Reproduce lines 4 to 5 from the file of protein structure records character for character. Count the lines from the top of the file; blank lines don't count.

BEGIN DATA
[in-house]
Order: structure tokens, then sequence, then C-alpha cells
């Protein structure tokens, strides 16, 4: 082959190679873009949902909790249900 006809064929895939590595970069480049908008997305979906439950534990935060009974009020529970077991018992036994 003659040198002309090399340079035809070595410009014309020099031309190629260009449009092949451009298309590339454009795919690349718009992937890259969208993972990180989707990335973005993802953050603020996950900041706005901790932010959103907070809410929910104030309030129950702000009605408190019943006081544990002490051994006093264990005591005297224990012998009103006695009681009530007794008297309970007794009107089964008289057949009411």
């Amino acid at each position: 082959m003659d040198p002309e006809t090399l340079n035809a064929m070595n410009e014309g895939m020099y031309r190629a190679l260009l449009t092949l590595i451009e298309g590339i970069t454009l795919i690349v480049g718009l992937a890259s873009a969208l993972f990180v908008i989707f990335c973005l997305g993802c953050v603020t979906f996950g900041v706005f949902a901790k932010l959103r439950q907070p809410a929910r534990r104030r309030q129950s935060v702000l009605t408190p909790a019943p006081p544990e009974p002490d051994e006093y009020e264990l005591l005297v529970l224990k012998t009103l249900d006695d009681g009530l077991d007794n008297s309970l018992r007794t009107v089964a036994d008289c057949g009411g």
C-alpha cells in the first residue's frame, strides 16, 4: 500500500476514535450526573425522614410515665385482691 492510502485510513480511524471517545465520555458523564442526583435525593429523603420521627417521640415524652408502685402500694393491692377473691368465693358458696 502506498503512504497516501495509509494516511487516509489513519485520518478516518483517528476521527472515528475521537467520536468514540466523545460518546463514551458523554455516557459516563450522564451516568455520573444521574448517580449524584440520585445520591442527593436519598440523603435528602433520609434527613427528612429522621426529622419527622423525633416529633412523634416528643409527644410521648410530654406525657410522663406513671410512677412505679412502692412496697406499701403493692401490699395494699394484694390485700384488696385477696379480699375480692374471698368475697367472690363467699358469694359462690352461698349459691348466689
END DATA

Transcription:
């Amino acid at each position: 082959m003659d040198p002309e006809t090399l340079n035809a064929m070595n410009e014309g895939m020099y031309r190629a190679l260009l449009t092949l590595i451009e298309g590339i970069t454009l795919i690349v480049g718009l992937a890259s873009a969208l993972f990180v908008i989707f990335c973005l997305g993802c953050v603020t979906f996950g900041v706005f949902a901790k932010l959103r439950q907070p809410a929910r534990r104030r309030q129950s935060v702000l009605t408190p909790a019943p006081p544990e009974p002490d051994e006093y009020e264990l005591l005297v529970l224990k012998t009103l249900d006695d009681g009530l077991d007794n008297s309970l018992r007794t009107v089964a036994d008289c057949g009411g």
C-alpha cells in the first residue's frame, strides 16, 4: 500500500476514535450526573425522614410515665385482691 492510502485510513480511524471517545465520555458523564442526583435525593429523603420521627417521640415524652408502685402500694393491692377473691368465693358458696 502506498503512504497516501495509509494516511487516509489513519485520518478516518483517528476521527472515528475521537467520536468514540466523545460518546463514551458523554455516557459516563450522564451516568455520573444521574448517580449524584440520585445520591442527593436519598440523603435528602433520609434527613427528612429522621426529622419527622423525633416529633412523634416528643409527644410521648410530654406525657410522663406513671410512677412505679412502692412496697406499701403493692401490699395494699394484694390485700384488696385477696379480699375480692374471698368475697367472690363467699358469694359462690352461698349459691348466689